Optimal Stopping Algorithm

Batur Orkun
5 min readFeb 21, 2021


There is a project you have to start in a month. You will hire a team leader and you have to select the best one with the features you are looking for from among 500 applicants.

You found a new job in another city, so you have to move to the city in a month. Your aim is to find the best house that should be near your office, affordable, new, and secure.

You are going to the pub newly opened. It is so popular and there is a parking problem. The weather is cold and you hate valet parking like me. You should find a good place near the pub. Do you park immediately as soon as you find a free space or feel lucky for the best place and ignore some places at first?

You have the luck of the devil and met 5 girls from Tinder last night. You arranged a face-to-face appointment with them in 2 weeks. How can you select the best (sexy) one? :)

I can increase these examples. We race against time in all of these problems. Although we want to evaluate all options, our resources are not unlimited. we need to stop somewhere and make our decision. Where will we stop? We are looking for where we should stop the investigation. Those difficulties are called “optimal stopping” problems. The main point in an optimal stopping problem is not which of the options to choose, but how many to consider. The solution to the problem is an approach that gives us the answer to the question of whether I should wait a little longer when buying a car or house, in the fields of economy, statistics, and finance. If we give real-life examples, in summary, it is an approach that aims to stop at the best time and make the most efficient decision.

The most famous of these problems is known as the secretary problem. For this reason, the name of the algorithm is also referred to as the “secretary problem”. Ferguson (1989) has an extensive bibliography and points out that a similar (but different) problem had been considered by Arthur Cayley in 1875 and even by Johannes Kepler long before that.

Now time to inspect the algorithm; Suppose we manage interviews with applicants in an advertisement for the secretarial staff. There are two errors that can be committed. One is to leave the research early and another is to end the search late to find a better candidate. The more candidates we come across, the less likely we are to find the best candidate for the secretary we are looking for. If it is taken hastily, there is a possibility that we will never meet the best, and if the decision is made too late, maybe they have waited in vain for the better that was never there and there is a possibility of losing the previous ones. If there is only one candidate, the probability of this candidate being the best is 100%. If there is a second candidate, his / her probability of being the best is 50%, the fifth candidate’s 20%, and the hundredth candidate’s 1%. Therefore, there may be a possibility of interviews a better candidate in the next interview, but this possibility will gradually decrease.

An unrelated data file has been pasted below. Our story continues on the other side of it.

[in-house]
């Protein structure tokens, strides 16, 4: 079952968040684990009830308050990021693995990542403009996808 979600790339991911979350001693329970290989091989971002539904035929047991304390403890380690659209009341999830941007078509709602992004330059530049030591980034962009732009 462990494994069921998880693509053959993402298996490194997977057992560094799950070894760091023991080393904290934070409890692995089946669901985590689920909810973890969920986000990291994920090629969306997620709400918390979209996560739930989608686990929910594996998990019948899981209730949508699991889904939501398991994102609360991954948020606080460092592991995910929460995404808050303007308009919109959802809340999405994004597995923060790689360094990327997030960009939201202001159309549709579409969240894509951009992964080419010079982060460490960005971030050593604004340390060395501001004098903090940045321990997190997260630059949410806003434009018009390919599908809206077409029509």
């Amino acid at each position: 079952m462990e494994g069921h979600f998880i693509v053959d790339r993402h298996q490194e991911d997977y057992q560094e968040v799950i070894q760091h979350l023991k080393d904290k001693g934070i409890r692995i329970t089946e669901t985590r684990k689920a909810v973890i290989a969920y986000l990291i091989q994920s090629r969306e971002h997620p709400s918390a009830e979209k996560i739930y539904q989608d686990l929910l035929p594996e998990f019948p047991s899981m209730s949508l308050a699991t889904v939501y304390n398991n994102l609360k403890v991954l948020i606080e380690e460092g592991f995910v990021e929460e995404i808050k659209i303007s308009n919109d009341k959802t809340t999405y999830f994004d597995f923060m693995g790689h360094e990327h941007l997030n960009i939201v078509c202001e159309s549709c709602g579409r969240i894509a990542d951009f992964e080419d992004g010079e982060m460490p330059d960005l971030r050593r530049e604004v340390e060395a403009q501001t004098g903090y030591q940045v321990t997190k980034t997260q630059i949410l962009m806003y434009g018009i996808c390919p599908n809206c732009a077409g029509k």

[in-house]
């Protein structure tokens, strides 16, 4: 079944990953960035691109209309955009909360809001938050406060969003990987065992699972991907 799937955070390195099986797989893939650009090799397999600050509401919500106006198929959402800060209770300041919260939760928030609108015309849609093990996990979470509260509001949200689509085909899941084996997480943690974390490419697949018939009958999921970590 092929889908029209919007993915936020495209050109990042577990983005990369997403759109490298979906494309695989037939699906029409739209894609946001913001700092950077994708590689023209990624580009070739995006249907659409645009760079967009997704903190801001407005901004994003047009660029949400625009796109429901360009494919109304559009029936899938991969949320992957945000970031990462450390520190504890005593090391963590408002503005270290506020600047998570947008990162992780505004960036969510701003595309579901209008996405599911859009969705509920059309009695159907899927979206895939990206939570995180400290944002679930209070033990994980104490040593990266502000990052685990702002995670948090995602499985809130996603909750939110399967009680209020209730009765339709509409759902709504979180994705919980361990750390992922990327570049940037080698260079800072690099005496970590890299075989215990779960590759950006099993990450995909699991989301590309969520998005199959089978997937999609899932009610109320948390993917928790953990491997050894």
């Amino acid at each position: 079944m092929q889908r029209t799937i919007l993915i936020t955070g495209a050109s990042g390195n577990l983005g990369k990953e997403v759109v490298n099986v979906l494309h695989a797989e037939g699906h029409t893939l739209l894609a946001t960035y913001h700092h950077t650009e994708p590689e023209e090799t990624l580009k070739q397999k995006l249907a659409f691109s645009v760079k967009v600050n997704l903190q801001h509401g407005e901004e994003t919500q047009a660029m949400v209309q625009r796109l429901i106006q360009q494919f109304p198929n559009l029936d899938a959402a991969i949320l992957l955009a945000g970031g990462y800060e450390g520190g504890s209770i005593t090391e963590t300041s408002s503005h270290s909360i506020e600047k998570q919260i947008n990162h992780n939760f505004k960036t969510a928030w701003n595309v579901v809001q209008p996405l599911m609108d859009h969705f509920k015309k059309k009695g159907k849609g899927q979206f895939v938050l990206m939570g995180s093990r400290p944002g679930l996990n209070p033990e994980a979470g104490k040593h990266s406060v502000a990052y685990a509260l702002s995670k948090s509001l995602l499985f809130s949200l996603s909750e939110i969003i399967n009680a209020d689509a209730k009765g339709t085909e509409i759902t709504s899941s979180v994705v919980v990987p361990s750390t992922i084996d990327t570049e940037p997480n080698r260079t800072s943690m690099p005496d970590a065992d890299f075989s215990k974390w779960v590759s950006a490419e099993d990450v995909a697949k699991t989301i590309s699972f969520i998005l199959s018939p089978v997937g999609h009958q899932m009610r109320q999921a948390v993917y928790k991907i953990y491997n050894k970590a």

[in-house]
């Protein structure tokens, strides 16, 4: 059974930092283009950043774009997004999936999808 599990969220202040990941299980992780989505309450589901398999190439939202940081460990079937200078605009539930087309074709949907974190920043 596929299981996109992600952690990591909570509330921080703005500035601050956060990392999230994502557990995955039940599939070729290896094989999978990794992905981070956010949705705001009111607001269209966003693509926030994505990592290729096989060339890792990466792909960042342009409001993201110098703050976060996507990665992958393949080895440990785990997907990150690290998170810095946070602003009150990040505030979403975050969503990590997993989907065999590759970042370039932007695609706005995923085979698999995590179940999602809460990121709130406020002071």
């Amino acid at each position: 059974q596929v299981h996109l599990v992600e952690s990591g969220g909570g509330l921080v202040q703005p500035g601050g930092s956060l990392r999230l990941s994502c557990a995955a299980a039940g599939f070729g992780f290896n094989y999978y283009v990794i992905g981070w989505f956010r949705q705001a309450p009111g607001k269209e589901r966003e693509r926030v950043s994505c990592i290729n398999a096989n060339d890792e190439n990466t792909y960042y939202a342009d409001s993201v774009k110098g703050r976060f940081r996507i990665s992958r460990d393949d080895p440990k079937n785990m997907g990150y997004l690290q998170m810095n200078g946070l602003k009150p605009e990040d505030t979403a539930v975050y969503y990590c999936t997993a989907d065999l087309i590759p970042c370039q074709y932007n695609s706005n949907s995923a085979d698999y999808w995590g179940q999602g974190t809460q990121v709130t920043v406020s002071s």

Let’s examine the recruitment process step by step. If we have 2 applicants, can select first or ignore and select the second applicant. In both cases, our probability of choosing the best candidate is 50%. If we have three candidates, we have a 33% chance of picking the best candidate by random selection. If we ignore the last 2 applicants and select the first applicant, the probability is %33, if we ignore the first 2 applicants, select the last applicant, the probability is %33. But you can increase your chance by the algorithm like that:

1. Evoulate first applicant
2. Evoulate second applicant
3. If the second applicant is better than the first, select the second one
4. if the second applicant is NOT better than the first, select the third one

Now your probability of selecting the best candidate is %50. It is recommended that we start the selection process after the second candidate when the number of candidates is four, and after the third candidate when it is five. It is no coincidence these numbers. In fact, as the number of candidates increases, the probability tends to be stable.

This algorithm says:

  • Evaluate at 37% of candidates without selecting any
  • Choose the best candidate you have seen so far after exceeding 37% of the total candidates

Here, there is an important challenge selecting %37 candidates from between all candidates. At first, we must set some rules to eliminates candidates. For example; experience, education, knowing languages, etc… We can create qualification lists and select the top of the list for a group of 37%. Optimal stopping can be found in areas of statistics, economics, and finance. It has also been explored within fields like experimental psychology in order to simulate and understand real-world decision-making. I am even trying to use it over some of my basic behaviors in my life to make an easy decision. For example; I am an indecisive person. Especially, while buying simple electronic devices. Last month, I decided to buy a Bluetooth device but there are lots of brands and types of devices. At first, I created a list (17 items) of proper devices by my expectations. The list was highly crowded, so I sorted the list depends on buyer scores in a well-known e-commerce site. At last, I created my group of 37% (17 / 2.71 =~ 6 items) and decided on one from this group. :)

Optimal stopping is also a software algorithm but more of a real-life algorithm. There are many such patterns that real life and software algorithms are intertwined. See you in another pattern.